Between 2012 and 2014, the total number of Pap tests ordered per month decreased in all three groups. However, temporal trends in the proportion of nonindicated Pap tests ordered each year varied by group. In the younger than 21 years group, there was a decline in the proportion of nonindicated Pap tests over the study time period (P=.006). In contrast, there was an increase in the proportion of nonindicated tests ordered in the posthysterectomy group during the same time period (P=.04). The proportion of nonindicated Pap tests in the older than 65 years group remained relatively stable over time (P=.91).
Cervical cancer screening at the extremes of age and posthysterectomy was performed in 35% patients in our health system despite recommendations against screening for more than a decade. The proportion of nonindicated Pap tests appeared to increase in the posthysterectomy group despite a temporal decrease in the total number of Pap tests and a concomitant decrease in the proportion of nonindicated tests in the younger than 21 years age group. There were no common patient or health care provider characteristics associated with excess screening across all groups. Nonindicated screening is likely the result of confusion about the guidelines and patient and health care provider worry that omitting screening will increase the cervical cancer incidence.
Our results build on those of previous survey studies showing that women at low risk for developing cervical cancer continue to undergo screening. A claims database study showed that 57% of women younger than age 21 years had Pap tests performed,5 and a 2010 study using data from the National Health Interview Survey showed that 58.4% of women older than 65 years of age and 34.1% of women posthysterectomy continued Pap testing.6
Lack of knowledge of the guidelines is one reason for nonadherence.9 Unified guidelines were created in 2012,1–3 but the guidelines are complex and changed frequently before 201210,11 and will likely become even more complicated in the future as primary HPV testing12 and different guidelines for those vaccinated against HPV13 are incorporated. Our chart review showed that health care providers often did not differentiate between abnormal cytology and a histologic diagnosis of dysplasia. Furthermore, the coupling of Pap tests with prenatal care increased screening in women younger than 21 years of age.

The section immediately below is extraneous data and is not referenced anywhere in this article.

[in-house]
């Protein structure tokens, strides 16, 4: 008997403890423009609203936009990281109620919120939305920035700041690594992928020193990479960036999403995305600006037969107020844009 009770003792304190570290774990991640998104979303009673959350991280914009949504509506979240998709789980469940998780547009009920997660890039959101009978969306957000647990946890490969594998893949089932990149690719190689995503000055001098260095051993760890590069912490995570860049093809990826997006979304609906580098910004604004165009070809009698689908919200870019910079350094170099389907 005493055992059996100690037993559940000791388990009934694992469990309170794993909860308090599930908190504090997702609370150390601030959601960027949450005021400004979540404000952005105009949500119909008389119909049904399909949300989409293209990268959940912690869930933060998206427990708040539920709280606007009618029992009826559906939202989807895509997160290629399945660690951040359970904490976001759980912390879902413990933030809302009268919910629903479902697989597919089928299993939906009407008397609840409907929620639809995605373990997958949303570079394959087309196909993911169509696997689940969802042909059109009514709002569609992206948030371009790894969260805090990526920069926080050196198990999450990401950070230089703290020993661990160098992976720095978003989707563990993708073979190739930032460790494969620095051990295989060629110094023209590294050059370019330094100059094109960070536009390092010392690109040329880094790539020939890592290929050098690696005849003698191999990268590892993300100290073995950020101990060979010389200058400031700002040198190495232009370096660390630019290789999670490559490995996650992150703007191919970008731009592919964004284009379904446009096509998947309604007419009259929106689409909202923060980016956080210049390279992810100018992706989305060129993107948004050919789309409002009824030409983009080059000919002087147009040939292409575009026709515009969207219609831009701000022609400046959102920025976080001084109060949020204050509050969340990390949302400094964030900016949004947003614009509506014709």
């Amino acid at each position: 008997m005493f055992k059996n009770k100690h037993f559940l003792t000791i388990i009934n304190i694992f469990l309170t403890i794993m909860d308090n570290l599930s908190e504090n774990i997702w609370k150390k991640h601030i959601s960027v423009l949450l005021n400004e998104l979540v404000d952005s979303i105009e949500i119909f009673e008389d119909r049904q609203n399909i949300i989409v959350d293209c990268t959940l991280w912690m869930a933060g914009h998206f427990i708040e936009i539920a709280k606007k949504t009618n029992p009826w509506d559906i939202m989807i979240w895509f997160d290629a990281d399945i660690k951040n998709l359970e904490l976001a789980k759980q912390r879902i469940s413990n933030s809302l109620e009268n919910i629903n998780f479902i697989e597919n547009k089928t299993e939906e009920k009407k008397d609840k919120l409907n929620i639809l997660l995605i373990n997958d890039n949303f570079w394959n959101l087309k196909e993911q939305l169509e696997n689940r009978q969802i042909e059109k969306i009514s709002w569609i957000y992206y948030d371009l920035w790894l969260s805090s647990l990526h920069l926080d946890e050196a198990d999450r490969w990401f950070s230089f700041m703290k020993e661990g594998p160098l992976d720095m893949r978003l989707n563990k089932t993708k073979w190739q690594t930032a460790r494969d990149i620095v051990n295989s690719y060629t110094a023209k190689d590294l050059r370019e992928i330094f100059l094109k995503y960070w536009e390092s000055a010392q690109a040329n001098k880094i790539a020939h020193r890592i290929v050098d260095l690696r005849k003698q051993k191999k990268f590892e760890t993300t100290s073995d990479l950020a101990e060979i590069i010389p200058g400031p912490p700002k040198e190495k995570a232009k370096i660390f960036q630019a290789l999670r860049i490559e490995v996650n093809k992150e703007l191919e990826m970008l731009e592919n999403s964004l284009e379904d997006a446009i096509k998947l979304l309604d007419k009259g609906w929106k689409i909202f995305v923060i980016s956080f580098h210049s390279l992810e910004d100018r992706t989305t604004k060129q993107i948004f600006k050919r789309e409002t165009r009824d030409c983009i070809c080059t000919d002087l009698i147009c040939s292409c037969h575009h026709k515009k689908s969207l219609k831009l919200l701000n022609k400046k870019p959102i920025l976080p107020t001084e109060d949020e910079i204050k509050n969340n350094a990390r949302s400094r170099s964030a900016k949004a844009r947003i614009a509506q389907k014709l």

Some health care providers distrust the guidelines. In a 2016 California survey, 35% of primary care and 59% of gynecologists did not feel that the current guidelines were clinically appropriate14; interestingly, gynecologists had lower rates of nonindicated screening in our study. Some respondents to the California survey felt that the guidelines were created to save money and that decreasing screening would result in an increased incidence of cervical cancer. Other health care providers continue screening to meet patient expectations during health maintenance visits, and many health care providers do not have adequate time to explain the guideline changes to patients.14 Lastly, some health care providers acknowledged financial incentive to continuing cervical cancer screening.14
In this study, the increase in the proportion of nonindicated Pap tests in the posthysterectomy group may be the result of a change in the total number of Pap tests performed rather than a true increase in the performance of nonindicated tests. During the study period, the total number of Pap tests performed in the posthysterectomy group declined by 56%, whereas the number of nonindicated Pap tests decreased by only 46%. This may reflect adoption of the guidelines by some, whereas those who intentionally disregarded the guidelines continued to screen.